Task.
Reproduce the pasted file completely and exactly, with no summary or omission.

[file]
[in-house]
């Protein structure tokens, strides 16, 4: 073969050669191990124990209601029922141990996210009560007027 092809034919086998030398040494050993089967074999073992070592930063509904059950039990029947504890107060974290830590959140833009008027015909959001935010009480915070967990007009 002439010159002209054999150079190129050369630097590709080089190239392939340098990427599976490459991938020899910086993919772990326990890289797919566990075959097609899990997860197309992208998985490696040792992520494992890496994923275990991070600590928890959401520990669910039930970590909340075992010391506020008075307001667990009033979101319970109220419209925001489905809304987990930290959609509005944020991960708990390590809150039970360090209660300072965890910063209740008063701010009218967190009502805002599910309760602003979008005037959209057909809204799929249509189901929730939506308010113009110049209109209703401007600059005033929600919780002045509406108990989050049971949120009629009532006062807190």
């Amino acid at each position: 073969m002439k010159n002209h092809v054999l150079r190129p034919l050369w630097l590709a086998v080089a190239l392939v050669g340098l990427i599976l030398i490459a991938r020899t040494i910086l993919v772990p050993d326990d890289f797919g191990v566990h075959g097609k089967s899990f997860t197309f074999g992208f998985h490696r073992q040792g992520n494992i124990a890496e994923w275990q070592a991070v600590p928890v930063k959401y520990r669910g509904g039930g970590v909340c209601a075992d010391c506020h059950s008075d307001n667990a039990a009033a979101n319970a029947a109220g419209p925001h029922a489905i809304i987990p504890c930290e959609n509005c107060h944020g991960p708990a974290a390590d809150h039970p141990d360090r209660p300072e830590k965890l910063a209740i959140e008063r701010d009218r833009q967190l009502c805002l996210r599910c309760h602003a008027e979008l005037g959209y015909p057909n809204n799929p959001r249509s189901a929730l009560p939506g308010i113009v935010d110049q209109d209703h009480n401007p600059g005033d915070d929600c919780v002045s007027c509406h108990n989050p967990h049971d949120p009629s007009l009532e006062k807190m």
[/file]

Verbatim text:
[in-house]
């Protein structure tokens, strides 16, 4: 073969050669191990124990209601029922141990996210009560007027 092809034919086998030398040494050993089967074999073992070592930063509904059950039990029947504890107060974290830590959140833009008027015909959001935010009480915070967990007009 002439010159002209054999150079190129050369630097590709080089190239392939340098990427599976490459991938020899910086993919772990326990890289797919566990075959097609899990997860197309992208998985490696040792992520494992890496994923275990991070600590928890959401520990669910039930970590909340075992010391506020008075307001667990009033979101319970109220419209925001489905809304987990930290959609509005944020991960708990390590809150039970360090209660300072965890910063209740008063701010009218967190009502805002599910309760602003979008005037959209057909809204799929249509189901929730939506308010113009110049209109209703401007600059005033929600919780002045509406108990989050049971949120009629009532006062807190």
């Amino acid at each position: 073969m002439k010159n002209h092809v054999l150079r190129p034919l050369w630097l590709a086998v080089a190239l392939v050669g340098l990427i599976l030398i490459a991938r020899t040494i910086l993919v772990p050993d326990d890289f797919g191990v566990h075959g097609k089967s899990f997860t197309f074999g992208f998985h490696r073992q040792g992520n494992i124990a890496e994923w275990q070592a991070v600590p928890v930063k959401y520990r669910g509904g039930g970590v909340c209601a075992d010391c506020h059950s008075d307001n667990a039990a009033a979101n319970a029947a109220g419209p925001h029922a489905i809304i987990p504890c930290e959609n509005c107060h944020g991960p708990a974290a390590d809150h039970p141990d360090r209660p300072e830590k965890l910063a209740i959140e008063r701010d009218r833009q967190l009502c805002l996210r599910c309760h602003a008027e979008l005037g959209y015909p057909n809204n799929p959001r249509s189901a929730l009560p939506g308010i113009v935010d110049q209109d209703h009480n401007p600059g005033d915070d929600c919780v002045s007027c509406h108990n989050p967990h049971d949120p009629s007009l009532e006062k807190m």